Attempts to detect lies
• Lie detector
• based on theory, liars are nervous
• pulse rate, blood pressure, respiration, and palm sweat.
• Detects people who are nervous when they lie
• Detects people who are nervous that you aren't going to
believe them
• Works about 70 percent of the time
• MRI brain scan
• Lie is a cognitive activity, not a memory activity
How to tell when someone is lying
General Verbal Responses
• May take longer to start answering
• May answer to quickly or before the question is completed
• Often ask the questioner to repeat the question or they repeat it themselves
• Overly polite or apologetic dialog
• Persistent complaints
• Unnatural silence
The Behavioral Clusters of Deception
• Deceptive people follow certain behavioral patterns.
• - Macro Patterns General Behaviors:
• Increased discomfort and anxiety, hostility, unmerited anger towards you, persistent evasiveness, resistance
• Early signs of extreme rigidity followed by alternating stiffness and relaxation. Hands, legs, objects put in front of body to
form a barrier (folding arms, crossing legs, etc.). Feigned lack of interest. Posture changes caused by topic changes. Not
facing you. Distancing or leaning away from you.
Gestures and Movements:
• Rubbing the forehead near the temple region. Squeezing the face, rubbing the neck, or stroking the back of the head with
the hand. Using fewer hand movements to illustrate their actions than usual. Movement away from you. Lip licking and hard
swallowing. Wringing hands. Hiding the eyes
• - Micro Patterns -expressed on the face
General Expressions:
• Averting the eyes. Focusing the eyes - some will try to stare down to show control. (A truthful person stares only half the
time on average). Face whitening.Face flushing.
Eye-Accessing Cues
• By the direction of where the person’s eyes are looking, you can determine whether they are using vision, sound or
kinesthetic (feeling) to trigger their thinking.
• Keep in mind that this is reversed for left-dominant people (left handers). So before you can use this, be aware of which of
their sides is the dominant one.
Signs That a Person Is Lying
Detecting lies in people you know is FAR easier than
detecting lies in a stranger. When dealing with
strangers, use baseline questions that nobody would lie
about to establish “normal” behavior.
Assuming a person is deliberately lying AND recognizes
lying as negative, you may observe some/all of the
1. Reduced articulation
2. Facial and body responses that do not “match”
3. Facial and body responses that pass quickly are are
replaced by more “conscious” responses
The Scientific Fact
Lies are present in:
37% of phone conversations
27% of face-to-face conversations
14% of emails (Hancock, 2005).
Without training, lies are not easily
Behavior can be misleading in
credibility assessment
Visual Clues
• Numerous studies have been done with subject telling
known lies and telling the truth. Their behavior was
recorded and correlated. The results show some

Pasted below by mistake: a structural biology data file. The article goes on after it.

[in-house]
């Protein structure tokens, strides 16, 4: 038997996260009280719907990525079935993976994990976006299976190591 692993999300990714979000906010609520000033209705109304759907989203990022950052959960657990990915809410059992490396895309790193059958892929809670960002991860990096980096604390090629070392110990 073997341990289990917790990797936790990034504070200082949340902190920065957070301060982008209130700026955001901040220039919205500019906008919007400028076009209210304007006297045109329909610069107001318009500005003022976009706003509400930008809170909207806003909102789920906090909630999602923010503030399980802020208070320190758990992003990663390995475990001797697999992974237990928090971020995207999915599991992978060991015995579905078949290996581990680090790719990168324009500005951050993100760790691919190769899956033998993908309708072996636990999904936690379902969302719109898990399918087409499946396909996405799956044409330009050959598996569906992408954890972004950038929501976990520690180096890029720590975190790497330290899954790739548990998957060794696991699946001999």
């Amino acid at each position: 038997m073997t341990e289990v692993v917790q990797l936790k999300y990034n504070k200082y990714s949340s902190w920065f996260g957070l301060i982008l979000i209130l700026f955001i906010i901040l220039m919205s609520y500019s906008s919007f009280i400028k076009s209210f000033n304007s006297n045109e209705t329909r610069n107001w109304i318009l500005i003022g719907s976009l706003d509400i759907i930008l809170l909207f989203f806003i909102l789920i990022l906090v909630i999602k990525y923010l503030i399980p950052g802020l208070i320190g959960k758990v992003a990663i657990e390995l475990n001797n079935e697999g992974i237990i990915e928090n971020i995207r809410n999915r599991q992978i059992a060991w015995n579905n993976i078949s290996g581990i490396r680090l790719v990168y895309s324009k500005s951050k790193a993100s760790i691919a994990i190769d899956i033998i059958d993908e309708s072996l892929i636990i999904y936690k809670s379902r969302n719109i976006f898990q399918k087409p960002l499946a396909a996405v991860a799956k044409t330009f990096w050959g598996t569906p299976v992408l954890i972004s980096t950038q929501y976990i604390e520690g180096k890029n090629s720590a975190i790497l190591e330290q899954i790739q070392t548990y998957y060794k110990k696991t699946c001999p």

behaviors is correlated with lying:
• Pupil dilation – Much more pronounced in liars
• Vocal tension – More pronounced in liars
• Vocal pitch - More pronounced in liars
Visual clues
• Fidgeting – No difference
• Blinking – No difference
• Cooperative – More pronounced in non-liars
• Smiling – No difference
• Lip pulls – No difference
• Pleasantness – Barely more pronounced in NL
Visual clues
• Are liars less forthcoming:
• Longer responses – More pronounced in non-liars
• Rich details in story – More pronounced in non-liars
• Rate of speech – No difference
• Time before starting – No difference
Visual clues
• Are stories of liars more compelling?
• Stories have discrepancies/ambivalent – Slightly more pronounced
in liars
• Stories less logical - Slightly more pronounced in liars
• Stories impersonal/distant – Definitely more pronounced in liars
• Uncertainty – Slightly more pronounced in liars
• Word repetition - Slightly more pronounced in liars
Visual Clues
• Foot/leg movements – No difference
• Posture shifts – No difference
• Head/Hand movements – No difference
Visual clues
• Admitted lack of memory – More pronounced in non-liars
• Spontaneous corrections – More pronounced in non-liars
• Unusual details – No difference
How to lie
• The first thing you do when lying is to tell the truth -- not the whole
truth, but just enough to make the lie itself seem true. If you sense that
someone else suspects you of lying, admit to something small or
untrue. Think of some specific true thing (place, person, event, story)
that your lie will fit into and use those details if you are questioned. This
gives you a bank of specific details to draw on so you don't have to
keep making things up as you go along.
The trick is convincing your sub-conscious mind that you're telling the
truth. An example of this may be, "Did I wreck the car? Well, I drove it
into a wall. So, the wall wrecked the car. I just moved it!”
Look the person you are lying to in the eye. Don't look around. Try
making your eyes go big and letting your mouth hang open a little for
an innocent/shocked look.
Never forget about your lie, and treat it like it actually happened.
Mention it in conversations the way you would if it was true. Silence
about a certain subject can arouse suspicion, especially in retrospect.
Use named, recognizable people.